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Curr Biol. 2007 Aug 21;17(16):1384-9. Epub 2007 Aug 2.

Mating type and the genetic basis of self-fertility in the model fungus Aspergillus nidulans.

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School of Biology, University of Nottingham, University Park, Nottingham NG7 2RD, United Kingdom.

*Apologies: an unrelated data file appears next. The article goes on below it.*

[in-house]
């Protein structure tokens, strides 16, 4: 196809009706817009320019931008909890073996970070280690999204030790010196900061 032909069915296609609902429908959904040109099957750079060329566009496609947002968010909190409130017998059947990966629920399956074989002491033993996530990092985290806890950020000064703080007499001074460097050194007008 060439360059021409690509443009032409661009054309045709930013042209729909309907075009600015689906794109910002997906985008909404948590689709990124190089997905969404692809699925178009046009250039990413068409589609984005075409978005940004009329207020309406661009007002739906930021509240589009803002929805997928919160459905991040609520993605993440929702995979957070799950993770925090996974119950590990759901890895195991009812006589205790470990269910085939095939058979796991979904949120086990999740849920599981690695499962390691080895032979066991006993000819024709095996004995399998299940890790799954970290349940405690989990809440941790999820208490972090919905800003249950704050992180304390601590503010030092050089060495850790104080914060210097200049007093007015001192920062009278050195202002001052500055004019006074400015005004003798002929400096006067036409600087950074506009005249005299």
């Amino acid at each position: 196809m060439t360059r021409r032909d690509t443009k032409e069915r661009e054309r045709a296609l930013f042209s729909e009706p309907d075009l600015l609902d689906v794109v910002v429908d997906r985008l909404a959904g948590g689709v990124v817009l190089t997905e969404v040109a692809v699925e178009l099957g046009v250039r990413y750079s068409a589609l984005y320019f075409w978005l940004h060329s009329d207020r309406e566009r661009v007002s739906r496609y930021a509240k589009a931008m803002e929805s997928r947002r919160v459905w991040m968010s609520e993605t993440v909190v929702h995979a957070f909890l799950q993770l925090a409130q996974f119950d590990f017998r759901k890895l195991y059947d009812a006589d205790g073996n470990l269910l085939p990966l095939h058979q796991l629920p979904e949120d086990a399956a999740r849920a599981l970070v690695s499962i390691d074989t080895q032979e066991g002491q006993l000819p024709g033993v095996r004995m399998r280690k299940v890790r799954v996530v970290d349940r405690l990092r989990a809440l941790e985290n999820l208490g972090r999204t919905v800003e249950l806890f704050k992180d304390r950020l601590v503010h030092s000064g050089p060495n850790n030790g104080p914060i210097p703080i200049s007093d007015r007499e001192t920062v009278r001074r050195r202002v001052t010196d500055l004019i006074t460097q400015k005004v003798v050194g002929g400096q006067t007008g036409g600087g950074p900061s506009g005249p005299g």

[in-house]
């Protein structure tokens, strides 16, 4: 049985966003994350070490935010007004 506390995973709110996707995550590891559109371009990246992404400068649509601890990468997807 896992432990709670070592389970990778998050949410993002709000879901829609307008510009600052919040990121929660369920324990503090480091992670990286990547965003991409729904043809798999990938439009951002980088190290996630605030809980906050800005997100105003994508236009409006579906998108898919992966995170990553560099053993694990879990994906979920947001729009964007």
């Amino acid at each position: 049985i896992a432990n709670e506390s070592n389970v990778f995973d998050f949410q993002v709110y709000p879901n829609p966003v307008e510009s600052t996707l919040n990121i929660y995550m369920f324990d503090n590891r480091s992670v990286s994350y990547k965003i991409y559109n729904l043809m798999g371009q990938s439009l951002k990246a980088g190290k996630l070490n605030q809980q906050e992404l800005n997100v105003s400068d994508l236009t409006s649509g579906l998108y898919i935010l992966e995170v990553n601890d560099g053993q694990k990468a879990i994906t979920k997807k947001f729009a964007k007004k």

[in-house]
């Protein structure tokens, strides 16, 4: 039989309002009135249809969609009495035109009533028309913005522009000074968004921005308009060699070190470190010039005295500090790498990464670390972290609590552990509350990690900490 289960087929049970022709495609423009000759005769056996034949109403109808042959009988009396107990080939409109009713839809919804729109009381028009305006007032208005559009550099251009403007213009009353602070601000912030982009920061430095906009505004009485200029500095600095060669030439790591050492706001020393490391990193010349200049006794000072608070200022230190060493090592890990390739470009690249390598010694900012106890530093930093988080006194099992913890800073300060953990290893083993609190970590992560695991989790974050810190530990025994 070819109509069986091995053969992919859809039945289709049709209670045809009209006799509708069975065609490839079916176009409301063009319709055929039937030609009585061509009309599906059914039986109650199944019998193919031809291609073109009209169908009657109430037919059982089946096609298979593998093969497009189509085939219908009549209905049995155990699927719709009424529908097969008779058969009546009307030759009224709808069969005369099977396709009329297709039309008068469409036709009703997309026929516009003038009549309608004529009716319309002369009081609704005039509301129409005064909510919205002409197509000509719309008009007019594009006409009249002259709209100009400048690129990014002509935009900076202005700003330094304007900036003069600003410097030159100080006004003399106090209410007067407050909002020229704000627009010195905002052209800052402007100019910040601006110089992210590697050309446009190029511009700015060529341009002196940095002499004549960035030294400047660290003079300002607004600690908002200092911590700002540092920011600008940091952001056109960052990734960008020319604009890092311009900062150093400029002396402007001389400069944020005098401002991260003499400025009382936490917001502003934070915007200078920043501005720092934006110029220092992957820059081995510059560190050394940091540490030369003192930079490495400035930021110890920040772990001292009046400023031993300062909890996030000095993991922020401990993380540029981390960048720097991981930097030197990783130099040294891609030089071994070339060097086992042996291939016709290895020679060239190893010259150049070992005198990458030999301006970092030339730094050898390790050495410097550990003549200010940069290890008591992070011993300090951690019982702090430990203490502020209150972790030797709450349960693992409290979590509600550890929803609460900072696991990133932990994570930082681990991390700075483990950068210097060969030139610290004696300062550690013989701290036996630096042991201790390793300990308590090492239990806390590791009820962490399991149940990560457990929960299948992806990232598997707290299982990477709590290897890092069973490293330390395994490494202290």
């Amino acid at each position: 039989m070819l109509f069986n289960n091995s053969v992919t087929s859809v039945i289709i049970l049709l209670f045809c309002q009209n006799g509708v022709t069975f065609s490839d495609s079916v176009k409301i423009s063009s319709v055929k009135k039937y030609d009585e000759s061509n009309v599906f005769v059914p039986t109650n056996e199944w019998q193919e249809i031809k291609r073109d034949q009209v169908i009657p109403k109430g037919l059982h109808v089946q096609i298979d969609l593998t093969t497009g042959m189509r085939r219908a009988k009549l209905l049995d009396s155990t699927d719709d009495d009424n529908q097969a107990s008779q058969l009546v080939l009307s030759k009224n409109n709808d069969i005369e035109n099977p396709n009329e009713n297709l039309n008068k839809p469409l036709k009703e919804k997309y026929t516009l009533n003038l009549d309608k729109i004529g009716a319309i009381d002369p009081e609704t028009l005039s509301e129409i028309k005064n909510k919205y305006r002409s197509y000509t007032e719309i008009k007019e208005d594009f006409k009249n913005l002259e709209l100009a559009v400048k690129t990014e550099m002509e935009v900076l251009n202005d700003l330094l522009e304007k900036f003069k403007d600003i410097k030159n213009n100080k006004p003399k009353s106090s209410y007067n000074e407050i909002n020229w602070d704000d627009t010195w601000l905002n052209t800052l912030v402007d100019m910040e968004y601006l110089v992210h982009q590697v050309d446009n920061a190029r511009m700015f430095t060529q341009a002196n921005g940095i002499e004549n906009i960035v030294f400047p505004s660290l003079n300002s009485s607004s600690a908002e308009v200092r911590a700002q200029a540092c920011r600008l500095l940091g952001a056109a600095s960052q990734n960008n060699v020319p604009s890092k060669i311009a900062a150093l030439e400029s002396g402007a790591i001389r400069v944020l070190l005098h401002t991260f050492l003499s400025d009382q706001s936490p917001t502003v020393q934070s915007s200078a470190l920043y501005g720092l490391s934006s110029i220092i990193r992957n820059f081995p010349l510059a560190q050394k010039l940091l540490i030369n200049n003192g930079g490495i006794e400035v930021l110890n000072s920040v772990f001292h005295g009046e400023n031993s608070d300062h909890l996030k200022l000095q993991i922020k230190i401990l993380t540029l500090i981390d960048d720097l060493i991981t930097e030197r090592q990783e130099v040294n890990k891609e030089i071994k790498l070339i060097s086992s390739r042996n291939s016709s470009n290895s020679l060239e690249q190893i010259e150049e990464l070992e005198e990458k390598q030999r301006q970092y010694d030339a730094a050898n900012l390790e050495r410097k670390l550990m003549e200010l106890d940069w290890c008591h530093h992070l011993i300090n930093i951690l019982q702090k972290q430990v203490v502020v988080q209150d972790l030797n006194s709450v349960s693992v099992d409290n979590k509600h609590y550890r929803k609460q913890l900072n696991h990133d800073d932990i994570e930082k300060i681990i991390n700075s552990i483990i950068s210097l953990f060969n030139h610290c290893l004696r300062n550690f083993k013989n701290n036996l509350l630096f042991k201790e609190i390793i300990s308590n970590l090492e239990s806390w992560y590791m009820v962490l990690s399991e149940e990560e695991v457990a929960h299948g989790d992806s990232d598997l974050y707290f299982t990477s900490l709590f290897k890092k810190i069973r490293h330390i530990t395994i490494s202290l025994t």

Sexual reproduction occurs in two fundamentally different ways: by outcrossing, in which two distinct partners contribute nuclei, or by self-fertilization (selfing), in which both nuclei are derived from the same individual. Selfing is common in flowering plants, fungi, and some animal taxa. We investigated the genetic basis of selfing in the homothallic fungus Aspergillus nidulans. We demonstrate that alpha and high-mobility group domain mating-type (MAT) genes, found in outcrossing species, are both present in the genome of A. nidulans and that their expression is required for normal sexual development and ascospore production. Balanced overexpression of MAT genes suppressed vegetative growth and stimulated sexual differentiation under conditions unfavorable for sex. Sexual reproduction was correlated with significantly increased expression of MAT genes and key genes of a pheromone-response MAP-kinase signaling pathway involved in heterothallic outcrossing. Mutation of a component MAP-kinase mpkB gene resulted in sterility. These results indicate that selfing in A. nidulans involves activation of the same mating pathways characteristic of sex in outcrossing species, i.e., self-fertilization does not bypass requirements for outcrossing sex but instead requires activation of these pathways within a single individual. However, unlike heterothallic species, aspects of pheromone signaling appeared to be independent of MAT control.

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